Maybe the musicians in the French Quarter of New Orleans could foresee the future of the little scooter that appeared on French roads beginning in 1948. Perhaps they had that vehicle in mind as they went about playing the blues.
Named “La Bleue,” the moped that originated in France used to be extremely popular among French youth. Some boys as young as ten would start to save for the day when they would attain to the age of fourteen. They knew that upon reaching that age they could ride around on the vehicle then favored by a majority of the teenagers in France.
Then in the earliest years of the 21st Century, the European Union passed legislation that sounded a “death knell” for France’s loved two-wheeled vehicle. That legislation declared that a two stroke 49.9 cc engine was “too dirty.” The members of the EU’s legislative body decided that the engine in La Bleue could not pass the strict European standards.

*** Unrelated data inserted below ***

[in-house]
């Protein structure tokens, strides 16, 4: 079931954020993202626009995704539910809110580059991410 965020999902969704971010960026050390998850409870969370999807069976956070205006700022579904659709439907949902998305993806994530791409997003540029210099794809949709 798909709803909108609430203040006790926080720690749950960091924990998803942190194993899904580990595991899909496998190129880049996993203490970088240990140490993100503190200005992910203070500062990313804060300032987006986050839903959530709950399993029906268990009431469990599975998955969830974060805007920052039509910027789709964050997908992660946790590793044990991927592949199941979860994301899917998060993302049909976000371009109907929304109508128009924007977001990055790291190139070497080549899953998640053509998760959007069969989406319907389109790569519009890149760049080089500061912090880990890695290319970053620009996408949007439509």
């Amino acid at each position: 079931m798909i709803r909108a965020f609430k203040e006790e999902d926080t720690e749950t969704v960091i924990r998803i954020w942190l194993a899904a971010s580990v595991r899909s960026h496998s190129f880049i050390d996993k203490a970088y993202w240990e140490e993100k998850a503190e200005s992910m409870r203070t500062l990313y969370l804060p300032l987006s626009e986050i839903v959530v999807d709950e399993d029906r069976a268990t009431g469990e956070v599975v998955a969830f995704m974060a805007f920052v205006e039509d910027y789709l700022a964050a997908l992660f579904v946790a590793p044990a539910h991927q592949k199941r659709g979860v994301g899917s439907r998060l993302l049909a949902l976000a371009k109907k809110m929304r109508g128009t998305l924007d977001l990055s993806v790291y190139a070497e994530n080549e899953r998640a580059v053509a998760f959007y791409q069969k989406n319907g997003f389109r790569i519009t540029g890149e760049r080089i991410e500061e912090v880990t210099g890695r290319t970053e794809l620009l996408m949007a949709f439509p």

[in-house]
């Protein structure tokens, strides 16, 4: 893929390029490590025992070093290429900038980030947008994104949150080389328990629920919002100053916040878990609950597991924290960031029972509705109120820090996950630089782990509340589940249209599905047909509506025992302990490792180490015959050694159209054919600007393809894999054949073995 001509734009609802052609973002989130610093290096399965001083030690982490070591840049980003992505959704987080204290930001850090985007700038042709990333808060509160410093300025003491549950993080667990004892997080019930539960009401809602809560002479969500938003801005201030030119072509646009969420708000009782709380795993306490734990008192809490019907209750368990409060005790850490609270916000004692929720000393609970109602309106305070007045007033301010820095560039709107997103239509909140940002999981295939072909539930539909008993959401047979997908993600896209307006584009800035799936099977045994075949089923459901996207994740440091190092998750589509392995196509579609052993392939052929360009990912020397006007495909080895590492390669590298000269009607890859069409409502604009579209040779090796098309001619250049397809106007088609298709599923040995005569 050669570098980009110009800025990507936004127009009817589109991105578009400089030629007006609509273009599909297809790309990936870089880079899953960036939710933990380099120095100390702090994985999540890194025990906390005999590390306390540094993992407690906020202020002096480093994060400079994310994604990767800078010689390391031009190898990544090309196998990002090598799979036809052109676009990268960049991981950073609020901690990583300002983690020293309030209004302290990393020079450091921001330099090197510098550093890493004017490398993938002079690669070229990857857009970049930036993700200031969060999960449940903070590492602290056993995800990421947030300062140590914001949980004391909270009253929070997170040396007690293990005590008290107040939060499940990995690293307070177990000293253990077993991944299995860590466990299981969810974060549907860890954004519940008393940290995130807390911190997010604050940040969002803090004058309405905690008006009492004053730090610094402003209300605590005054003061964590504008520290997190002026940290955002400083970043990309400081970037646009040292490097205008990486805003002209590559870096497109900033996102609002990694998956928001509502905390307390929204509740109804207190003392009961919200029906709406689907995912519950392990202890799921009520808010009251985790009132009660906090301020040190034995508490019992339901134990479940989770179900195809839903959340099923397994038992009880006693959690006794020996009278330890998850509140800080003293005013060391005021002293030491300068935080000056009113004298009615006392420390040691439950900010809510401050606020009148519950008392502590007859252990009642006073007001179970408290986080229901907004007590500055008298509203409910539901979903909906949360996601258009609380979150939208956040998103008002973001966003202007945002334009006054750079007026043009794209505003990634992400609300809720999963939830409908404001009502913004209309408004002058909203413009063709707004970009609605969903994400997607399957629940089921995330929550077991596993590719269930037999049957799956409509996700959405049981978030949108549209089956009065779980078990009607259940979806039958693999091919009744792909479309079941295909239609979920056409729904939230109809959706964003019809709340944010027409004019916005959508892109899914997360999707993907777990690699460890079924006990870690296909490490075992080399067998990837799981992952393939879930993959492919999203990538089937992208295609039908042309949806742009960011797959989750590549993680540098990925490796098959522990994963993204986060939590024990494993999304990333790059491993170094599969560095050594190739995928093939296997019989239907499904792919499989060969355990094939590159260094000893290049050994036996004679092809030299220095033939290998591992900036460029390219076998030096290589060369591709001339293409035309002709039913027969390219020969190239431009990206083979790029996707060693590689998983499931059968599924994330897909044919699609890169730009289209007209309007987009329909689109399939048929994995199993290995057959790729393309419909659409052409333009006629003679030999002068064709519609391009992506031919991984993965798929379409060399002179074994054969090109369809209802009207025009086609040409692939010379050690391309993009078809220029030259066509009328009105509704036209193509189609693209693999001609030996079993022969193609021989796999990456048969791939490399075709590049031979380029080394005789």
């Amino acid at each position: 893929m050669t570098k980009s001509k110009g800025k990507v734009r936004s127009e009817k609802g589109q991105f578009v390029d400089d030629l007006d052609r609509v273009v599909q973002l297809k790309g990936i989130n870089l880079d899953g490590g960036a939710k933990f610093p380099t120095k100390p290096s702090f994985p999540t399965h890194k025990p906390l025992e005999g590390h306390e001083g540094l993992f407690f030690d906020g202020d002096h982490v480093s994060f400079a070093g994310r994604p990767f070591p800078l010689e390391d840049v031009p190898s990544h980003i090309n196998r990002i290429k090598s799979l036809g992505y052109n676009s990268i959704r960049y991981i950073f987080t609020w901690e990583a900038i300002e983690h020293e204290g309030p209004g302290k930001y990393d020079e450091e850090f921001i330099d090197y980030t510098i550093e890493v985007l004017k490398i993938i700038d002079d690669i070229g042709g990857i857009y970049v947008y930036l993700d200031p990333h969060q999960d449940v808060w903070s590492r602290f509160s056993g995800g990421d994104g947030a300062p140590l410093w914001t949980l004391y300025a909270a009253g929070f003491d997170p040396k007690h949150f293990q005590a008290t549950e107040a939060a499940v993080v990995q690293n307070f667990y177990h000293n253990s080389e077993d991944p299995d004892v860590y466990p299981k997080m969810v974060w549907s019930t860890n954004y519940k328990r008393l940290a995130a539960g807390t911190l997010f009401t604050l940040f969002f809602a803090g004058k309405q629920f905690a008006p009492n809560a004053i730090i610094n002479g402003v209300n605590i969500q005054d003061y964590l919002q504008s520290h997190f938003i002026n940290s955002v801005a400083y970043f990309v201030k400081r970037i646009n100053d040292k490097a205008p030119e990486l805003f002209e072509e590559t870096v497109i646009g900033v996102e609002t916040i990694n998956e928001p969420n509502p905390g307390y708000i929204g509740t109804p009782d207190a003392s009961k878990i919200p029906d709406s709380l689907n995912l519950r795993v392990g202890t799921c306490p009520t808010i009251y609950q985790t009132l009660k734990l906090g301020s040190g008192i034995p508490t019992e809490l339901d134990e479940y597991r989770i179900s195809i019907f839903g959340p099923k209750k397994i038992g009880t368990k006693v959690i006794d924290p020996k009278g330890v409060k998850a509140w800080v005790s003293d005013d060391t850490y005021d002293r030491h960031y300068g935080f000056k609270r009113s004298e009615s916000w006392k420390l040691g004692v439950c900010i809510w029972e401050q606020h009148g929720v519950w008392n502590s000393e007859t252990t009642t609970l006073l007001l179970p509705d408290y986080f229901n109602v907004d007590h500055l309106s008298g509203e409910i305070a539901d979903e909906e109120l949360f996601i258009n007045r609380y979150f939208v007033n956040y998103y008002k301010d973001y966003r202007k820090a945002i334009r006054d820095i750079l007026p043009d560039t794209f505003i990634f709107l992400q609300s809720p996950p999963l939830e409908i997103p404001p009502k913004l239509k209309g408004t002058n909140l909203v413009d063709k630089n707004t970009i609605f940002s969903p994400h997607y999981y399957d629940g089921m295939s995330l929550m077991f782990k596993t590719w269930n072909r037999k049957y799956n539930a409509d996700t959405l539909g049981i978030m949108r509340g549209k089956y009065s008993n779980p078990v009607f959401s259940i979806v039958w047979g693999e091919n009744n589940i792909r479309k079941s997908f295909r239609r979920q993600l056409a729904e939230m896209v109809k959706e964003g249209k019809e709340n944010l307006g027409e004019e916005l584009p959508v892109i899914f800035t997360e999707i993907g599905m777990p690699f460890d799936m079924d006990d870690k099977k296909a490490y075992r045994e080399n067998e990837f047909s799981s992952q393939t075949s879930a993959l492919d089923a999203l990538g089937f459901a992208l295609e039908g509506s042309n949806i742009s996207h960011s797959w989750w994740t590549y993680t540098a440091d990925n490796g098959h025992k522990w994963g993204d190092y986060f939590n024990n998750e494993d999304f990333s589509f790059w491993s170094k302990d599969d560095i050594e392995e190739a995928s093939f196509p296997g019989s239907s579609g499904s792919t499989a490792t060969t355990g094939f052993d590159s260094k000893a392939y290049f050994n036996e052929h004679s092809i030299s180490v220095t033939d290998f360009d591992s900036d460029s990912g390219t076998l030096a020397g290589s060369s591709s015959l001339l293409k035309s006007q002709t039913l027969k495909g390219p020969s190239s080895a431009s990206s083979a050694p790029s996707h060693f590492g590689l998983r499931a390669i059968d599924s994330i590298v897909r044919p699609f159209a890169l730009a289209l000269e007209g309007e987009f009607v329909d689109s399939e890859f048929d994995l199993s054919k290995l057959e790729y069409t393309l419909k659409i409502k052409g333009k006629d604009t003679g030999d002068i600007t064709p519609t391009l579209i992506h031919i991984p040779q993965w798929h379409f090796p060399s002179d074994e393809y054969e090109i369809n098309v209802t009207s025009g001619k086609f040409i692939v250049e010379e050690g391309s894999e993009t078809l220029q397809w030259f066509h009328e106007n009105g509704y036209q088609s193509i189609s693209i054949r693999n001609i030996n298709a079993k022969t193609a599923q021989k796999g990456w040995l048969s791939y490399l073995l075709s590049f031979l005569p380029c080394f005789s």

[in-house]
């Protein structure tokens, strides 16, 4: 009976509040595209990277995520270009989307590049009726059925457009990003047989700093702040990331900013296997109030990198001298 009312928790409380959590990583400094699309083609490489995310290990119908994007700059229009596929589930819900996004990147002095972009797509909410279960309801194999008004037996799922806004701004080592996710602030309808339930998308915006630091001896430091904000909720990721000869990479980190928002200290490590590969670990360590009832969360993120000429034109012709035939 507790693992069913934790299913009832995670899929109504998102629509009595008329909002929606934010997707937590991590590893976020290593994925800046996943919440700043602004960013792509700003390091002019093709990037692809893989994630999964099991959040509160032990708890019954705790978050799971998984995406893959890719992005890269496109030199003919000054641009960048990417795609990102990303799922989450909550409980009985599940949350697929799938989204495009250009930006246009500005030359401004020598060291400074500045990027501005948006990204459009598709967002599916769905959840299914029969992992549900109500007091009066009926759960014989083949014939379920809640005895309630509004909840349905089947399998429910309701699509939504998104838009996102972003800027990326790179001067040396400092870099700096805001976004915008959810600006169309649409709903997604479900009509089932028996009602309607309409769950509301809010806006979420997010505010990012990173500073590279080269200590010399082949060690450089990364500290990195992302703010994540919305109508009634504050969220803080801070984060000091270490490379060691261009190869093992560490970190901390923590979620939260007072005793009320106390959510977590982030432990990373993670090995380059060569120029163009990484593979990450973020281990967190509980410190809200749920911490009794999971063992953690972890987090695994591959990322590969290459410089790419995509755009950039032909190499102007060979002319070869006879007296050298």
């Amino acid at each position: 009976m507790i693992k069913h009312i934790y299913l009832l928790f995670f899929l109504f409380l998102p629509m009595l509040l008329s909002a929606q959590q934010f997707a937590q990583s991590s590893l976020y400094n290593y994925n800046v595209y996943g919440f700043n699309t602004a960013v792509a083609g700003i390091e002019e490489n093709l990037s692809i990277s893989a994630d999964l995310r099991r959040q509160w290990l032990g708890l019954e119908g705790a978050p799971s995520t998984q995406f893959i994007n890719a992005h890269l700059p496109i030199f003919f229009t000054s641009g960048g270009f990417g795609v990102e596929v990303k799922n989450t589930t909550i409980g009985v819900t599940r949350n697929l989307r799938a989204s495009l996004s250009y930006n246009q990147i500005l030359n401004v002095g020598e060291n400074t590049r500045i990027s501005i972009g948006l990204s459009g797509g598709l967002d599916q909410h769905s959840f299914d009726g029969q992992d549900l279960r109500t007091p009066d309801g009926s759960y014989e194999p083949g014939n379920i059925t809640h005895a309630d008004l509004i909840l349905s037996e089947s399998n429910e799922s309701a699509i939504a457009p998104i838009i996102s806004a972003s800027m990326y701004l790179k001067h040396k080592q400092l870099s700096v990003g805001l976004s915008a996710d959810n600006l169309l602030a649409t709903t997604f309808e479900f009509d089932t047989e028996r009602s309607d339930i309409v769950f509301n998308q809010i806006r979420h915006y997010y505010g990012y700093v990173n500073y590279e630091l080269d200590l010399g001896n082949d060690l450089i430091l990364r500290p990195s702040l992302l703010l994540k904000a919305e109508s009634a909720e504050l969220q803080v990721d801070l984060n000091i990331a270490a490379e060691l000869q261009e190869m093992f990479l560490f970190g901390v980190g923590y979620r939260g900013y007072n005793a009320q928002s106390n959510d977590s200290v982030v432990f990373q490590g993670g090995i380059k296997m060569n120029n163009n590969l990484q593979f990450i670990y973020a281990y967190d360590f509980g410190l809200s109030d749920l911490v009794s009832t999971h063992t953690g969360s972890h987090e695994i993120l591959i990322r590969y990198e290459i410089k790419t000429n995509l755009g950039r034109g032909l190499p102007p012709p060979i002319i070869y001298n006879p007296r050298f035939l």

Once the little blue, motorized bike known as the Mobylette had been declared “dirty,” few people wanted to buy it. The last one came out of a once busy Motobecane factory in November of 2002. By then teenagers had their eyes on the more fashionable, more colorful scooters.
By late 2002, it had become clear that the world would never again hear about a new, updated “Bleue” series. At that time the men and women who wrote about motored vehicles realized that they would never get to pen a word about an engine that was about to replace the engine that had been equipped with a “variator.” That was the device that allowed the drive system in the French moped to perform in amazing ways.
The variator allowed the Bleue’s drive system to reach a lower gear ratio while the engine sat in idle. It also gave the system the ability to attain a higher gear ration when the engine ran at a very high RPM.